House Passes America Invents Act: What to Expect

On June 23, 2011, the House of Representatives overwhelmingly voted 304-117 to pass the America Invents Act to overhaul the U.S. patent system in hopes of encouraging innovation, job creation and economic growth.  The most notable changes that the America Invents Act proposes are:


* transition to a first-inventor-to-file system rather than the first-to-invent system that we have currently.

* fee setting authority and the ability for the Patent Office to keep all the fees it generates.

* creates a post-grant review system to weed out patents that should not have been granted.

* helps the Patent and Trademark Office address the backlog of patent applications.


The new first-inventor-to-file system will impose a sense of urgency on inventors to file a patent application in the U.S. Patent Office at the soonest possible date in order to establish a right to a patent against all subsequent filers for the same invention.  This can be accomplished by filing a provisional patent application which can be prepared and filed in less time than normally required to file a formal, non-provisional patent application.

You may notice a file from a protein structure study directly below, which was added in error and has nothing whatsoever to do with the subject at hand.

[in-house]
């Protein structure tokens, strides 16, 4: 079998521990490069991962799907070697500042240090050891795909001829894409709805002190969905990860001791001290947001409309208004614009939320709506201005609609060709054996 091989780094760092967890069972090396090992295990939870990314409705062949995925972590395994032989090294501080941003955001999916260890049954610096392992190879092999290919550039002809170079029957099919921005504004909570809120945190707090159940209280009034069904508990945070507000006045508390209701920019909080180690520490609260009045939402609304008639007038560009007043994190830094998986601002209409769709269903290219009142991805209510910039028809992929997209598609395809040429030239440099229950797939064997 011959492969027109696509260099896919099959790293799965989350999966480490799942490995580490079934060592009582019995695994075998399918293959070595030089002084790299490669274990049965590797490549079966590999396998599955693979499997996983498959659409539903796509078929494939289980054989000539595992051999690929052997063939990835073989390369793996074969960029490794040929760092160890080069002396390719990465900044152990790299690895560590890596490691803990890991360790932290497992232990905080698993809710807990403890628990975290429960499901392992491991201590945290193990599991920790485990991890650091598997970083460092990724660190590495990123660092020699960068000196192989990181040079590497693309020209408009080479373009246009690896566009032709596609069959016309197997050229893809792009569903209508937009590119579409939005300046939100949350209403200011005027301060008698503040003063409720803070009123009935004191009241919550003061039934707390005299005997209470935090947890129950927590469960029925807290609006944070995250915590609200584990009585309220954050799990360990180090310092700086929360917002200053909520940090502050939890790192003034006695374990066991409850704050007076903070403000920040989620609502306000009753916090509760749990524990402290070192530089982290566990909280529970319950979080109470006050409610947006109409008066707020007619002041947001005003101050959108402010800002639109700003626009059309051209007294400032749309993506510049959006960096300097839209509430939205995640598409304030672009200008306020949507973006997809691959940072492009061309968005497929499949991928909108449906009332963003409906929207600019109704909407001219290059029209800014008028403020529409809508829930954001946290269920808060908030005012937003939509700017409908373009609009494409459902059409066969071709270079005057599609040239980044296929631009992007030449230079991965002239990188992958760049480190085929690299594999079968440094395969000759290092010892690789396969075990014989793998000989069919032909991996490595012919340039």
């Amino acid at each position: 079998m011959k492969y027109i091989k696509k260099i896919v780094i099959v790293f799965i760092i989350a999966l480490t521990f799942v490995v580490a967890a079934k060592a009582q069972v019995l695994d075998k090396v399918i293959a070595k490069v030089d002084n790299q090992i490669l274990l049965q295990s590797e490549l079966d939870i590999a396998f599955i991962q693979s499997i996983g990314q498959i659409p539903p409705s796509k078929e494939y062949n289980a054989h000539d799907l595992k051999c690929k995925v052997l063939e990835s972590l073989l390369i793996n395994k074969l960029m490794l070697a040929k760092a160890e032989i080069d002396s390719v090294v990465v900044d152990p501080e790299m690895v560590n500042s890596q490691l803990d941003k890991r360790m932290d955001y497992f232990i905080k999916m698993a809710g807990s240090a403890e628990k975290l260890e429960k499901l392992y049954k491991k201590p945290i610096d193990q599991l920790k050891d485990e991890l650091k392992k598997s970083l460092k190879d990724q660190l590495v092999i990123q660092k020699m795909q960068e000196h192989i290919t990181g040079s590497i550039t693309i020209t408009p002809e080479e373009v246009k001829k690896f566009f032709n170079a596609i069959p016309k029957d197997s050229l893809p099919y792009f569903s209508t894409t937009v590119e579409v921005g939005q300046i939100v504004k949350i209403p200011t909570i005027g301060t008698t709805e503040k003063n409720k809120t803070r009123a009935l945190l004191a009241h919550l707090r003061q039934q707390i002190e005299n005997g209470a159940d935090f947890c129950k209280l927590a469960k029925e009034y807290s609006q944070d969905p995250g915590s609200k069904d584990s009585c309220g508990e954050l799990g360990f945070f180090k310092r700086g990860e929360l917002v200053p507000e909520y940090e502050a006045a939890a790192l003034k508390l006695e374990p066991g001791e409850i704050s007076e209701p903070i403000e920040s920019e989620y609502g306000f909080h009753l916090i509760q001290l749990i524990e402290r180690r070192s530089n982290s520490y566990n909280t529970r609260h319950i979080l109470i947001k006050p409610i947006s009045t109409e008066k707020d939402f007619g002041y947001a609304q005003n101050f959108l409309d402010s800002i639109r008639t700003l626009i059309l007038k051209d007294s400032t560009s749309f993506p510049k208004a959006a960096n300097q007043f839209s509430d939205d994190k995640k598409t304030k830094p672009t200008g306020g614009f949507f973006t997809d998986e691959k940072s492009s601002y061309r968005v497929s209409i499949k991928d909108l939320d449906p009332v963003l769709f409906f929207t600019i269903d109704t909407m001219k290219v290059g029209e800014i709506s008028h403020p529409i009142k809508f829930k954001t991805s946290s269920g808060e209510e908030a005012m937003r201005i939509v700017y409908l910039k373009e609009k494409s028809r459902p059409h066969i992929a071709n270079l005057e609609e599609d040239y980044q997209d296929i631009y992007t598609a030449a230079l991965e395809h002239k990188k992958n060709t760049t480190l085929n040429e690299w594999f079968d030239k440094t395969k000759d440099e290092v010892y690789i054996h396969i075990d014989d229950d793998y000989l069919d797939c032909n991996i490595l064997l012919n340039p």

Upon passage of the bill by the House of Representatives, David Kappos, Director of the U.S. Patent and Trademark Office, issued the following statement:


“The effort to reform our nation’s patent laws began a decade ago, and House passage today brings patent reform a significant step closer to becoming law. This bi-partisan legislation will transform our patent system, enhance our Nation’s competitiveness and promote economic growth and job creation. We are encouraged by the statements of so many Members of Congress calling for the USPTO to have full access to all of its fee collections. We are particularly thankful to Chairman Rogers for his commitment to ensure that the USPTO has full access to its fees when fee collections exceed Congress’ annual appropriation for USPTO. Full funding of the USPTO is necessary for the USPTO to successfully implement this legislation and to more effectively perform its core mission.  We are hopeful that this critical legislation can move expeditiously toward final passage and enactment.”


The key difference between the bill that the House of Representatives passed and the version that the Senate passed is funding for the United States Patent and Trademark Office.  Due to this, the bill will now go back to the Senate to see if they will adopt the House of Representatives version.


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